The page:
But I say that an argument for rights has to be framed rightly, and by this I mean that such rights as we saw the likes of Martin Luther King fight for were framed in a fundamental understanding of the love of God and of the created order, where all of humanity really was created equal. We could spend time extracting this from the language of Genesis 1 and 2 but that would take more space than most sane people want to see in a blog. It’s there. I can go into it if people want.

Not all rights arguments have been framed like this. Many more have been argued along with the cry for ‘choice’ to be maintained for individuals, and this is where I believe we get into untenable territory. Maybe someone can explain to me, but when one person’s desire to choose one thing directly conflicts with my desire to choose another thing, in what way is choice a stable basis for rights arguments? On the surface of it many of the more controversial rights bills of late might have seemed to have displayed choice as something entirely affecting the right only of the individual able to choose and affecting no other individuals’ choices around them, but even then the surface is pretty thin. Where abortionist protagonists argue the right of the mother to choose, one may riposte that the baby’s right to life trumps the mother’s right to choose whether the baby should live. Choice in the baby’s case is most unfairly squashed, in the mother’s case highly exalted. There’s no logic to it. (Suggest choice happens at a good time around when conception might or might not take place.) People are now able to freely shirk responsibility, because they have the right through choice. And, my main point here: love no longer has the upper hand. Choice and rights do.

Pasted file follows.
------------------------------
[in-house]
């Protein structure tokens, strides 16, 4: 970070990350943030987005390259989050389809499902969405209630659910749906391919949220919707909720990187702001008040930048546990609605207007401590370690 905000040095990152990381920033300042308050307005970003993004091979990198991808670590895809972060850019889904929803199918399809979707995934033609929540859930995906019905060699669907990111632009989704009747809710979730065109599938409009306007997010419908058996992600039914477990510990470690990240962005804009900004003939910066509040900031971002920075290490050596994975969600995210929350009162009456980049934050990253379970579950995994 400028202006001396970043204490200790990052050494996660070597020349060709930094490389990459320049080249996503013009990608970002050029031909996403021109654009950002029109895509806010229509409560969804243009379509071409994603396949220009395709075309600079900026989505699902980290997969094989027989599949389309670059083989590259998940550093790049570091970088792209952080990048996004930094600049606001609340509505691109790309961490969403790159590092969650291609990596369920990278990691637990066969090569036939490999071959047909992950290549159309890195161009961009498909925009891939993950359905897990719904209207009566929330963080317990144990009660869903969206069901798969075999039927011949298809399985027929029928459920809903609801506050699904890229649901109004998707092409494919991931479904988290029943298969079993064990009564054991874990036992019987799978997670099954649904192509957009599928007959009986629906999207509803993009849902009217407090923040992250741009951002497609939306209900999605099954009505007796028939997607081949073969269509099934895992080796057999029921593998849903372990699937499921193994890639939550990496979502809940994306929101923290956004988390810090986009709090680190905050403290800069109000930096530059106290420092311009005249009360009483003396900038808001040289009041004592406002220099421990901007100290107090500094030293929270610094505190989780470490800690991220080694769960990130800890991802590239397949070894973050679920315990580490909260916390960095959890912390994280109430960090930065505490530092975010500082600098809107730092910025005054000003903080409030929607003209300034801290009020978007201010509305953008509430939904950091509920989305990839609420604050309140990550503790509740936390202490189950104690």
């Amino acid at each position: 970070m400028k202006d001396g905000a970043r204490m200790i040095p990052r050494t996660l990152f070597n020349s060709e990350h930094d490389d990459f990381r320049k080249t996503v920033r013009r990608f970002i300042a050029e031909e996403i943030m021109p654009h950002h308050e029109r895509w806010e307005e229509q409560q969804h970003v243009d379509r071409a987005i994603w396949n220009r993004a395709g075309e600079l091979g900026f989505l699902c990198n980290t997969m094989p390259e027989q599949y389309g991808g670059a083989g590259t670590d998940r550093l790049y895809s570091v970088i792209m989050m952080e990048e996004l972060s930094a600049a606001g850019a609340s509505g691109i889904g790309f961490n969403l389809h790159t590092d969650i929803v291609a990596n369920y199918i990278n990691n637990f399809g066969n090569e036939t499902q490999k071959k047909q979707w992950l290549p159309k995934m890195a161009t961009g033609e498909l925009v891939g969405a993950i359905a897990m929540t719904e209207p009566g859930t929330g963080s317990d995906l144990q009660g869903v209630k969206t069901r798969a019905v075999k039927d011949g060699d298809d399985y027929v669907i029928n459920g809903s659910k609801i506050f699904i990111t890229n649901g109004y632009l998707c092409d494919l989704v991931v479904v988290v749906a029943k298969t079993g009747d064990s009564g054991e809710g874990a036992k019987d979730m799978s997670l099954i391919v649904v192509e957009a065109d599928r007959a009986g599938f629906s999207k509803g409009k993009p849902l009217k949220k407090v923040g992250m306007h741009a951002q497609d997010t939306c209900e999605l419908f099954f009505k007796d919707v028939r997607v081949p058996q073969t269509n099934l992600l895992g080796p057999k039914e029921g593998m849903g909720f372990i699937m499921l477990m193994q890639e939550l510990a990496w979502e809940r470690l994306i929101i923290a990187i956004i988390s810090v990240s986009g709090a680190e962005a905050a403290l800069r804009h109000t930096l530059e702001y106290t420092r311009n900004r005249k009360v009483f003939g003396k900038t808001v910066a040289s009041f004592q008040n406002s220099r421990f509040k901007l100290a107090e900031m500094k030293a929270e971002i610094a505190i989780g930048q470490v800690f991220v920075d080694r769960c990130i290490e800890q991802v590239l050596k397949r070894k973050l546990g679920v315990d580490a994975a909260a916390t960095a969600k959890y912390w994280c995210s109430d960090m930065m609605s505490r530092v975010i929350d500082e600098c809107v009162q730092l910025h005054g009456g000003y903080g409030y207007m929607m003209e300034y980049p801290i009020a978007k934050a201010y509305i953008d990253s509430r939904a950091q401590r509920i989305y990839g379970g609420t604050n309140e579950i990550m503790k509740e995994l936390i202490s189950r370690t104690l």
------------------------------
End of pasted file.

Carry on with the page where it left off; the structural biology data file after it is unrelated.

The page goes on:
I wonder if the sense that the individual has this sacred right to choose lies at the heart of some of the many divorces that we see so pervading society. I don’t know. I know these things can be complicated and sometimes irreversible because of a great many hurts; but equally I don’t wonder that self is exalted over others when freedom of choice and rights are exalted over love. And so we can decide that an affair is okay, or divorce is alright. It’s at least possible.

I wonder too if we could say that the ‘freedom’ and ‘right’ to choose could be expressed rather as the freedom to make the wrong choice and not feel or be made to feel guilty about it. No one should be calling my moral shots; no one should be holding me accountable; I’m an individual, I can do what I like.

So let’s boil it down some more: It’s self-interests versus the interests of others. It sounds like what might come out at the weekly readings at your local parish from a dry wheezy voice – “we should look out not just for our own needs but the needs of others”. But this concept, birthed as strongly as it is in the Bible, in particular the New Testament, is as radical an idea today as it was then, perhaps more so with the way our culture has gone, and when really lived out, has the power to transform society from the bottom up. Mother Teresa didn’t do what she did because she chose to and had the right to. She did what she did because she loved. When asked what would achieve world peace she said, “Go home and love your family.” What a great starting place! No one can deny the tremendous difference that a life like hers made to countless thousands.